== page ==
By Christine M. Schott
Thesis, University of Iceland, 2010
Abstract: This project investigates what paratextual material—specifically marginalia—can tell us about the way medieval Icelandic readers felt about their books, and how they participated in the creation of the reading experience for future readers through the marks they left on the page. This branch of Material Philology is shedding light on reading and literary practices across medieval Europe, but within the realm of Icelandic literature much still remains to be uncovered.
This thesis discusses and provides a transcription of the marginalia in three particular medieval Icelandic manuscripts, focusing first and foremost on a little-noted Jónsbók manuscript: Rask 72a. This book contains a fairly extensive collection of comments by the scribe on his environment and equipment, all written into the margins. I argue that the scribe was led to record such comments in the margins because of the specifically written (and therefore specifically physical) nature of the Jónsbók law code, which is quite different from the sagas or eddas that had at least some roots in the oral history tradition.
As a supplement to this discussion of the Jónsbók manuscript, I also examine AM 604 4to (a manuscript of rímur) and AM 433a 12mo (Margrétar saga). This secondary investigation provides a broader basis for the discussion of Icelandic book culture. I argue, for instance, that the extensive recording of proverbs in AM 604 indicates a certain awareness of the manuscript as an archival force—a lasting physical artifact instead of simply a record to prompt oral performance in reading. The presence of such collections of deliberately-formulated marginalia in all three manuscripts indicates a certain consonance of attitude toward these three very different kinds of books: on some level conscious or unconscious, the scribes were aware of the physical, enduring nature of their material as much as they were of the value of the text, and at the same time they participated in the creation of future reading experiences by inscribing themselves on the page.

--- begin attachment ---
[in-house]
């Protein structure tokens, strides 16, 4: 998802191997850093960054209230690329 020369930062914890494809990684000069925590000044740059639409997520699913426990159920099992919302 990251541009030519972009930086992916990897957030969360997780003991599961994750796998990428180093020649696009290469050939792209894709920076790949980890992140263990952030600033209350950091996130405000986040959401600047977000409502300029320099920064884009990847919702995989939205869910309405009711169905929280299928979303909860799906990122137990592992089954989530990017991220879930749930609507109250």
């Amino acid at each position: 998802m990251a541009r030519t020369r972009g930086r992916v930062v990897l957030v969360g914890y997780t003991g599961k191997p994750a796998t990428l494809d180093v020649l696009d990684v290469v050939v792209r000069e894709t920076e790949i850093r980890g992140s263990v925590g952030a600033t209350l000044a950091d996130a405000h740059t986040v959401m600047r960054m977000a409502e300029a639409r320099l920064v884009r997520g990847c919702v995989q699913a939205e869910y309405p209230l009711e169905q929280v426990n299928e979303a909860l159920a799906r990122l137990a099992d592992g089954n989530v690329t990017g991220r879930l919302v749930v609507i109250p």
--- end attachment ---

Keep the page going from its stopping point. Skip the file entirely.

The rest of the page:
In many ways the story of medieval Icelandic book culture is the story of book culture all over medieval Europe: with the coming of Christianity came the introduction of the codex and the slow but steady process of transitioning from an oral to a written culture. What sets Iceland apart, however, is the surprisingly high volume of manuscript production in comparison to population size, and perhaps more interestingly the unique flowering of vernacular literature that was never subjected to a Latin hegemony. Without falling into romantic notions of a remote island charting its own course in opposition to the literary life of the Continent, we can still say that Icelandic manuscripts were bound up in the unique culture of Iceland with its strong oral history. Yet, possibly because of the continued knowledge of oral culture, Icelandic scribes seem to have been especially sensitive to their books’ very written physicality, a physicality they both celebrated and utilized. They seem, in fact, to have their closest parallels not with the contemporary book culture of fourteenth-century mainland Europe but with that of ninth and tenth-century Anglo-Saxon England, which was similar to Iceland in many ways. However, where England experienced a series of marked breaks in its culture over the centuries, Iceland was fortunate enough to enjoy great continuity over more than a millennium, and the value of its manuscript treasures, though experiencing its own ups and downs, continued to play a role in politics and society even through the twentieth century.